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Saturday, July 21, 2018

Down in jungleland: Beauty and the beasts

Turns out that in nature, too, beauty is not merely skin deep, but a factor in survival.

Written by Ranjit Lal | Updated: June 19, 2016 1:30:49 am
Beauty with brains: Flowers turn out in the most vivid colours and shapes so they’ll be visited by anything that’ll help pollinate them Beauty with brains: Flowers turn out in the most vivid colours and shapes so they’ll be visited by anything that’ll help pollinate them

Beauty in nature gobsmacks most normal, sensible people (politicians and industrialists don’t posses the relevant gene). Whether it’s a mountain range glittering in the moonlight, a kaleidoscopic coral reef, golden dunes of a desert, verdant tropical rainforests, clouds drifting though hill forests, a stunning sunrise or sunset, we generally stop and stare. Then of course, there are the animals and birds, insects and fish, trees and flowers, mushrooms (which excite us for other reasons) and weird wonders of the deep. It takes our breath away, and we swear to protect it like we do, perhaps, the Mona Lisa or a Van Gogh (sadly, we don’t because those in charge are often politicians and industrialists). We photograph and paint scenaries, go into a trance, meditate and write lovely poetry about nature. We rave and rant (usually to little effect) when politicians and industrialists want to create open cast mines, and gaunt, dust-bowl factories that spew toxic waste — natural beauty does something marvellous to our spirits.

Does it similarly lift the spirits of all other living things? The animals and birds, et al. Do they recognise beauty when they see it, the way we do? Of course, you will snort, they do: why else do the males of so many species deck themselves up to the nines when they want a partner? The female knows a handsome dude when she sees one, and goes with the beefiest beefcake around (Sorry about the “b” word). Scientists tell us that the females generally go for the strongest, healthiest specimen of the lot, so that their progeny inherit the best. And, of course, it so happens that the strongest and healthiest are also the most handsome: with their knockout colours, muscles that ripple like the waves of the ocean, and fur that shines like a shampoo advertisement, they cast about with arrogance and sheer disdain for those less endowed than themselves. Sometimes, of course, they have to prove this in combat and often emerge looking not quite as handsome as before, but well that’s a risk that has to be taken.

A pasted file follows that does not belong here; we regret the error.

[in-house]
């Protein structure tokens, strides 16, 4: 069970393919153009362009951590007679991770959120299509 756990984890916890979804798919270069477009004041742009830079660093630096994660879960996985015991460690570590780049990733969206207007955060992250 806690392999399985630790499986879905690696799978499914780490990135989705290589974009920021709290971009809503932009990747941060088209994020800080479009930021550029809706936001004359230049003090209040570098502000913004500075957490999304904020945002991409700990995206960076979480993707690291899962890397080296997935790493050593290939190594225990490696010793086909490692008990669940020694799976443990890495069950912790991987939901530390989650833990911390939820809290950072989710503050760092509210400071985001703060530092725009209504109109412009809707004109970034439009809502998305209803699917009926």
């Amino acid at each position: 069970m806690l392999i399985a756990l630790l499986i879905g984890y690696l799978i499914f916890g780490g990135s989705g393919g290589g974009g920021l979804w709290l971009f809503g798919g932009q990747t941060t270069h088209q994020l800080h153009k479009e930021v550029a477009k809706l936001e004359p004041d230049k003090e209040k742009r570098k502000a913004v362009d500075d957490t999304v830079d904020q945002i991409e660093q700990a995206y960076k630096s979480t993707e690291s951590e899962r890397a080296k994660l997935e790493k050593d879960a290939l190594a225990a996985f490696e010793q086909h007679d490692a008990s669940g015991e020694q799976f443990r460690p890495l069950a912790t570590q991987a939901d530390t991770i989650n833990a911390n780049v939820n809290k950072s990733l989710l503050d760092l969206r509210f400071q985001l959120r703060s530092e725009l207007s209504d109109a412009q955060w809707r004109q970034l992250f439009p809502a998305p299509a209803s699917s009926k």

But do they recognise beauty outside their own species, and in nature in general? Does a tiger in Ranthambore pause on the walls of the Jogi Mahal and stare at the lovely lakes and landscape and go, “Wow! What a place to live in!” Does a snow leopard stand on a ridgetop and stare at the mountains, and murmur, “If there was a paradise…”? For that matter, does a lioness in the Serengeti eye a gazelle strutting its stuff and nods slowly, saying, “Good cut, that’s the one for dinner!”? Again, you might say yes: that lioness will recognise the beefcake gazelle, but will rule him out for dinner. He’s good-looking (no, never “cute”, that appalling appellation is only used by hyperventilating young things to describe the guys they dig), but that means he’s healthy, and he’ll run like mad and probably get away. The lioness will be left behind, panting and heaving in the dust, looking like a fool in front of daddy cool out there, lying in the shade, shaking out his mane and waiting for dinner. So better pick some limping fool with a matted coat, who can’t get away. Or even a baby.

We know this as one of the laws of nature: survival of the fittest, and by default, therefore, handsomest. So yes, the predators in a sense do recognise beauty, and actually protect it.

But that stud gazelle and all of his kind, the grazing, cud-chewing, bhola-bhala vegans they do just the opposite. They go for the most luscious, juiciest, most verdant plants they can find. The prettiest, brightest flowers are chomped up. Which self-respecting elephant or chital or nilgai or buffalo will go in for a dry, desiccated husk of a plant, if there’s rich green stuff lying around? Which wretched rhesus macaque will go for anything else, when there are beds of multi-coloured flowers tempting in your garden?

And, now, there’s a twist in this tale. Flowers turn out in the most vivid colours and shapes, precisely so they’ll be visited by anything that’ll help pollinate them (but not monkeys) — flies, bats, bees, wasps, birds, small mammals — it doesn’t matter, provided the job is done, no matter what the sacrifice. Fruits do the same — bite into us and we’ll transport you to heaven, swallow our seeds, but run along quickly and have a dump a long way off so we can start over far away from our overweening parents. That’s beauty with brains!

There’s yet another little twist that needs mention: the praying mantis is commonly, an anorexic looking green insect with huge pea-like eyes, a cruel chinless face, and horribly barbed forearms with which she hugs her victims while chewing off their heads. There are hundreds of species, and amongst them is the orchid mantis. This one is gorgeous, perfectly imitating the white orchid plant she lives on. So when insects hum along for their dose of nectar and pollen, she waits, undetected. The thing is she’s prettier than a normal orchid. So, when say, a bee hums by and spots her, it is, well, gobsmacked, and heads straight for her. This means that though the insects fall for this, they are also able to choose between pretty, prettier and prettiest!

And that evil mantis knows that by outclassing its host in the looks department, it’ll always have a full tummy: beauty and the beastie at work!

Ranjit Lal is an author, environmentalist and birdwatcher.

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